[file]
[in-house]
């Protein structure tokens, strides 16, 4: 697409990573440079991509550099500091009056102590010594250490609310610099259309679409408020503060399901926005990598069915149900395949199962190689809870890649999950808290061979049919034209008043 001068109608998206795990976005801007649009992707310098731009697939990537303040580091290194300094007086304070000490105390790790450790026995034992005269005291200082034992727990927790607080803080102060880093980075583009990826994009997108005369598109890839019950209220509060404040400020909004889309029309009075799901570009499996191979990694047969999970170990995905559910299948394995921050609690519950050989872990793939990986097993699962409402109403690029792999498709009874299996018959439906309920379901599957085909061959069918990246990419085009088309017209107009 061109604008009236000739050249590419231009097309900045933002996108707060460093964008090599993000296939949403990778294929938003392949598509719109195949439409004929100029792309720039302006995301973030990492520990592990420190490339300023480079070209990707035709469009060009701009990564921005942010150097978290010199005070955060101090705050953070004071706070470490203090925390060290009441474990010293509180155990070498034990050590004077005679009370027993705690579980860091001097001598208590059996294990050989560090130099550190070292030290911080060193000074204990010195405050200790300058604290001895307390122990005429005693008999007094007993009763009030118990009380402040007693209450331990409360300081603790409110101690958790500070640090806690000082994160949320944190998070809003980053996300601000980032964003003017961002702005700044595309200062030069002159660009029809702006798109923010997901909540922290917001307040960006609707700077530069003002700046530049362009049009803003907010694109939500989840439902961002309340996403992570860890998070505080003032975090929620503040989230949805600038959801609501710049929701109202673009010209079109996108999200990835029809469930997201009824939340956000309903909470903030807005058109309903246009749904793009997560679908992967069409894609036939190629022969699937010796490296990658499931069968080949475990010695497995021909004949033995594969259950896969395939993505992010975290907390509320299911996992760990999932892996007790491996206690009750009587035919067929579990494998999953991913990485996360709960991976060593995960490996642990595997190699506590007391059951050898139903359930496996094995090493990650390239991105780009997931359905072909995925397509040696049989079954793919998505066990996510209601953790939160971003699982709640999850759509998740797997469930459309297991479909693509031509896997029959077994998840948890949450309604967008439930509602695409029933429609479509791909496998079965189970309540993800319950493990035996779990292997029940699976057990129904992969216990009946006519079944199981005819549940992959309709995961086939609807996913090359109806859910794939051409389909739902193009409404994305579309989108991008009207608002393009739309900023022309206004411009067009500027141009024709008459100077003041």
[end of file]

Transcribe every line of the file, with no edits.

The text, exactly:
[in-house]
């Protein structure tokens, strides 16, 4: 697409990573440079991509550099500091009056102590010594250490609310610099259309679409408020503060399901926005990598069915149900395949199962190689809870890649999950808290061979049919034209008043 001068109608998206795990976005801007649009992707310098731009697939990537303040580091290194300094007086304070000490105390790790450790026995034992005269005291200082034992727990927790607080803080102060880093980075583009990826994009997108005369598109890839019950209220509060404040400020909004889309029309009075799901570009499996191979990694047969999970170990995905559910299948394995921050609690519950050989872990793939990986097993699962409402109403690029792999498709009874299996018959439906309920379901599957085909061959069918990246990419085009088309017209107009 061109604008009236000739050249590419231009097309900045933002996108707060460093964008090599993000296939949403990778294929938003392949598509719109195949439409004929100029792309720039302006995301973030990492520990592990420190490339300023480079070209990707035709469009060009701009990564921005942010150097978290010199005070955060101090705050953070004071706070470490203090925390060290009441474990010293509180155990070498034990050590004077005679009370027993705690579980860091001097001598208590059996294990050989560090130099550190070292030290911080060193000074204990010195405050200790300058604290001895307390122990005429005693008999007094007993009763009030118990009380402040007693209450331990409360300081603790409110101690958790500070640090806690000082994160949320944190998070809003980053996300601000980032964003003017961002702005700044595309200062030069002159660009029809702006798109923010997901909540922290917001307040960006609707700077530069003002700046530049362009049009803003907010694109939500989840439902961002309340996403992570860890998070505080003032975090929620503040989230949805600038959801609501710049929701109202673009010209079109996108999200990835029809469930997201009824939340956000309903909470903030807005058109309903246009749904793009997560679908992967069409894609036939190629022969699937010796490296990658499931069968080949475990010695497995021909004949033995594969259950896969395939993505992010975290907390509320299911996992760990999932892996007790491996206690009750009587035919067929579990494998999953991913990485996360709960991976060593995960490996642990595997190699506590007391059951050898139903359930496996094995090493990650390239991105780009997931359905072909995925397509040696049989079954793919998505066990996510209601953790939160971003699982709640999850759509998740797997469930459309297991479909693509031509896997029959077994998840948890949450309604967008439930509602695409029933429609479509791909496998079965189970309540993800319950493990035996779990292997029940699976057990129904992969216990009946006519079944199981005819549940992959309709995961086939609807996913090359109806859910794939051409389909739902193009409404994305579309989108991008009207608002393009739309900023022309206004411009067009500027141009024709008459100077003041």